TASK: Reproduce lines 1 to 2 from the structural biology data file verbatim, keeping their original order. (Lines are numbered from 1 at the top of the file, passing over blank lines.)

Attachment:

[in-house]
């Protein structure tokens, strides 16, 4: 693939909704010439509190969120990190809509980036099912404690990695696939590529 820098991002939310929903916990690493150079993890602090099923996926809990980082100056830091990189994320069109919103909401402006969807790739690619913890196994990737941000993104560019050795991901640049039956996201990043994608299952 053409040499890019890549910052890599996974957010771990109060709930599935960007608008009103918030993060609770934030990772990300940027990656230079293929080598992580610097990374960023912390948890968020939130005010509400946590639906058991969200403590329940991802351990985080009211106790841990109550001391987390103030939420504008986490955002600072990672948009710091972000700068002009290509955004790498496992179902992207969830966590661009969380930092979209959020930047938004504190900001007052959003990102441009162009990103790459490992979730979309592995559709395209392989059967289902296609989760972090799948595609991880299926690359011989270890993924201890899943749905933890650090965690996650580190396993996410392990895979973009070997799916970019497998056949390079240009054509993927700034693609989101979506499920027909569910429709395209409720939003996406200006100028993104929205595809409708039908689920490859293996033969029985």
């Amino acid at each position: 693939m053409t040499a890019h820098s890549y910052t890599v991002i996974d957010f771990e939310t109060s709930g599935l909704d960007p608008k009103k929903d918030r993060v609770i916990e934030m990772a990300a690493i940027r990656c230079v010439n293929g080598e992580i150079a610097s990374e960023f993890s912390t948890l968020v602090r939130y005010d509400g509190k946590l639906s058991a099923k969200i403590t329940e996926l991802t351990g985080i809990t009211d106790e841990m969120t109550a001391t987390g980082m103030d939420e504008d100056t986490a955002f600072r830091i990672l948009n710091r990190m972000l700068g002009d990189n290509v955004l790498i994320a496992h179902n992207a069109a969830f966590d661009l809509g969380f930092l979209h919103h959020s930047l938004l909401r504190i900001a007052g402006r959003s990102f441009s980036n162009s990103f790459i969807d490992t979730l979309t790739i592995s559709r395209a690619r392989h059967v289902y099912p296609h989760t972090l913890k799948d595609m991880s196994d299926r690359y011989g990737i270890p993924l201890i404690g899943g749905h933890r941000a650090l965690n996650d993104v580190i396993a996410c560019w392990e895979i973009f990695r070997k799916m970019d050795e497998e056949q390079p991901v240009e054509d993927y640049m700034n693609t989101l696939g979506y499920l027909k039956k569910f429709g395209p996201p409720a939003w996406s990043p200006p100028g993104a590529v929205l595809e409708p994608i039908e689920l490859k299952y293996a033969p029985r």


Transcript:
[in-house]
């Protein structure tokens, strides 16, 4: 693939909704010439509190969120990190809509980036099912404690990695696939590529 820098991002939310929903916990690493150079993890602090099923996926809990980082100056830091990189994320069109919103909401402006969807790739690619913890196994990737941000993104560019050795991901640049039956996201990043994608299952 053409040499890019890549910052890599996974957010771990109060709930599935960007608008009103918030993060609770934030990772990300940027990656230079293929080598992580610097990374960023912390948890968020939130005010509400946590639906058991969200403590329940991802351990985080009211106790841990109550001391987390103030939420504008986490955002600072990672948009710091972000700068002009290509955004790498496992179902992207969830966590661009969380930092979209959020930047938004504190900001007052959003990102441009162009990103790459490992979730979309592995559709395209392989059967289902296609989760972090799948595609991880299926690359011989270890993924201890899943749905933890650090965690996650580190396993996410392990895979973009070997799916970019497998056949390079240009054509993927700034693609989101979506499920027909569910429709395209409720939003996406200006100028993104929205595809409708039908689920490859293996033969029985």